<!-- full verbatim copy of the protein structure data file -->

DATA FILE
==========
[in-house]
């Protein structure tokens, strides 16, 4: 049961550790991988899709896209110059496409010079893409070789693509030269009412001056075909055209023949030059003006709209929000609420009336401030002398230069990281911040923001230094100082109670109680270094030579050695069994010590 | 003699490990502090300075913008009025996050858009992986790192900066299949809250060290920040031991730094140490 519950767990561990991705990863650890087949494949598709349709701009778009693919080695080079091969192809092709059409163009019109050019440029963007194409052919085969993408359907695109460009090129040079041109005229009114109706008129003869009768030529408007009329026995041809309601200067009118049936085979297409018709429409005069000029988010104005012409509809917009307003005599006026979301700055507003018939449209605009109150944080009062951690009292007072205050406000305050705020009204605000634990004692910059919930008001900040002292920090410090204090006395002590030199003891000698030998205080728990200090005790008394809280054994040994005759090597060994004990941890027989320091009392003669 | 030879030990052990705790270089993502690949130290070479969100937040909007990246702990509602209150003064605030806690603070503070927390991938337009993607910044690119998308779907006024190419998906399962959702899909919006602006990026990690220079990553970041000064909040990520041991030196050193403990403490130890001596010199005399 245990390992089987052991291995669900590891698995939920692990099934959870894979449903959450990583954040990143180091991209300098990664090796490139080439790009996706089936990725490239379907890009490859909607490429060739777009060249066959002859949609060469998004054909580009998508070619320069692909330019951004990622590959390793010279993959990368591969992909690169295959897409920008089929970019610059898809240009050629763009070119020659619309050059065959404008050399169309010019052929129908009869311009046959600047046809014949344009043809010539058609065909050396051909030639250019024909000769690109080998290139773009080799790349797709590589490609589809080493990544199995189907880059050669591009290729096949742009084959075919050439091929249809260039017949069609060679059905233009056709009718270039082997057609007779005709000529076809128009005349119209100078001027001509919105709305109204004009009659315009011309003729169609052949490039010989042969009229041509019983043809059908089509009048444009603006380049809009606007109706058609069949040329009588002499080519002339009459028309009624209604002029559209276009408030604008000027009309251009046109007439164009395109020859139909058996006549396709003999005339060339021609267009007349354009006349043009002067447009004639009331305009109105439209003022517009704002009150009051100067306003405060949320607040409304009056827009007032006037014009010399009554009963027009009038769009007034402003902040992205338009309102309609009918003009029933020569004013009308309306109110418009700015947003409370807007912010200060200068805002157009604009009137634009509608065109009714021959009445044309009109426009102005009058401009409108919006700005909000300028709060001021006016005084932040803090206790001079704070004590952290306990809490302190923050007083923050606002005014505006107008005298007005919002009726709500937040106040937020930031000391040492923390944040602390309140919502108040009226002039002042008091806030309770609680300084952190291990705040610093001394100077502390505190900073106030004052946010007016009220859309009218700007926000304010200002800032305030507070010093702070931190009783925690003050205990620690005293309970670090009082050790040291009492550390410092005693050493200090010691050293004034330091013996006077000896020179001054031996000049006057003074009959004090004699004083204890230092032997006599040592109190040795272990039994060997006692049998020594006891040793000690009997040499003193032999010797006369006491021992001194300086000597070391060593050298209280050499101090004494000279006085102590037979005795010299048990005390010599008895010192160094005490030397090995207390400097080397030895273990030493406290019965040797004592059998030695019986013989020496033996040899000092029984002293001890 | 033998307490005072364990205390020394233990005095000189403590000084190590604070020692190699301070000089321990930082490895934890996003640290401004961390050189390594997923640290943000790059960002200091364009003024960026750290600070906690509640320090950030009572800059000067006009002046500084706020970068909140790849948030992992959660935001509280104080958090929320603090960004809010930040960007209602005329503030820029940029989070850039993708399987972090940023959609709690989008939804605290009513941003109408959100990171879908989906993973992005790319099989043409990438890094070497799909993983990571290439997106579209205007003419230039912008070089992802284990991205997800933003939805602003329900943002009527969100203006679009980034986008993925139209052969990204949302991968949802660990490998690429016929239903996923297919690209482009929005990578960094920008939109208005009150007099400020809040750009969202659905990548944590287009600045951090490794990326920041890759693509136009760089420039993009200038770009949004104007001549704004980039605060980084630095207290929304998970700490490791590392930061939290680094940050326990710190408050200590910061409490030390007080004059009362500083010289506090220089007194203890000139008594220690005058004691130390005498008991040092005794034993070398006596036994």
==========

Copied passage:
[in-house]
């Protein structure tokens, strides 16, 4: 049961550790991988899709896209110059496409010079893409070789693509030269009412001056075909055209023949030059003006709209929000609420009336401030002398230069990281911040923001230094100082109670109680270094030579050695069994010590 | 003699490990502090300075913008009025996050858009992986790192900066299949809250060290920040031991730094140490 519950767990561990991705990863650890087949494949598709349709701009778009693919080695080079091969192809092709059409163009019109050019440029963007194409052919085969993408359907695109460009090129040079041109005229009114109706008129003869009768030529408007009329026995041809309601200067009118049936085979297409018709429409005069000029988010104005012409509809917009307003005599006026979301700055507003018939449209605009109150944080009062951690009292007072205050406000305050705020009204605000634990004692910059919930008001900040002292920090410090204090006395002590030199003891000698030998205080728990200090005790008394809280054994040994005759090597060994004990941890027989320091009392003669 | 030879030990052990705790270089993502690949130290070479969100937040909007990246702990509602209150003064605030806690603070503070927390991938337009993607910044690119998308779907006024190419998906399962959702899909919006602006990026990690220079990553970041000064909040990520041991030196050193403990403490130890001596010199005399 245990390992089987052991291995669900590891698995939920692990099934959870894979449903959450990583954040990143180091991209300098990664090796490139080439790009996706089936990725490239379907890009490859909607490429060739777009060249066959002859949609060469998004054909580009998508070619320069692909330019951004990622590959390793010279993959990368591969992909690169295959897409920008089929970019610059898809240009050629763009070119020659619309050059065959404008050399169309010019052929129908009869311009046959600047046809014949344009043809010539058609065909050396051909030639250019024909000769690109080998290139773009080799790349797709590589490609589809080493990544199995189907880059050669591009290729096949742009084959075919050439091929249809260039017949069609060679059905233009056709009718270039082997057609007779005709000529076809128009005349119209100078001027001509919105709305109204004009009659315009011309003729169609052949490039010989042969009229041509019983043809059908089509009048444009603006380049809009606007109706058609069949040329009588002499080519002339009459028309009624209604002029559209276009408030604008000027009309251009046109007439164009395109020859139909058996006549396709003999005339060339021609267009007349354009006349043009002067447009004639009331305009109105439209003022517009704002009150009051100067306003405060949320607040409304009056827009007032006037014009010399009554009963027009009038769009007034402003902040992205338009309102309609009918003009029933020569004013009308309306109110418009700015947003409370807007912010200060200068805002157009604009009137634009509608065109009714021959009445044309009109426009102005009058401009409108919006700005909000300028709060001021006016005084932040803090206790001079704070004590952290306990809490302190923050007083923050606002005014505006107008005298007005919002009726709500937040106040937020930031000391040492923390944040602390309140919502108040009226002039002042008091806030309770609680300084952190291990705040610093001394100077502390505190900073106030004052946010007016009220859309009218700007926000304010200002800032305030507070010093702070931190009783925690003050205990620690005293309970670090009082050790040291009492550390410092005693050493200090010691050293004034330091013996006077000896020179001054031996000049006057003074009959004090004699004083204890230092032997006599040592109190040795272990039994060997006692049998020594006891040793000690009997040499003193032999010797006369006491021992001194300086000597070391060593050298209280050499101090004494000279006085102590037979005795010299048990005390010599008895010192160094005490030397090995207390400097080397030895273990030493406290019965040797004592059998030695019986013989020496033996040899000092029984002293001890 | 033998307490005072364990205390020394233990005095000189403590000084190590604070020692190699301070000089321990930082490895934890996003640290401004961390050189390594997923640290943000790059960002200091364009003024960026750290600070906690509640320090950030009572800059000067006009002046500084706020970068909140790849948030992992959660935001509280104080958090929320603090960004809010930040960007209602005329503030820029940029989070850039993708399987972090940023959609709690989008939804605290009513941003109408959100990171879908989906993973992005790319099989043409990438890094070497799909993983990571290439997106579209205007003419230039912008070089992802284990991205997800933003939805602003329900943002009527969100203006679009980034986008993925139209052969990204949302991968949802660990490998690429016929239903996923297919690209482009929005990578960094920008939109208005009150007099400020809040750009969202659905990548944590287009600045951090490794990326920041890759693509136009760089420039993009200038770009949004104007001549704004980039605060980084630095207290929304998970700490490791590392930061939290680094940050326990710190408050200590910061409490030390007080004059009362500083010289506090220089007194203890000139008594220690005058004691130390005498008991040092005794034993070398006596036994």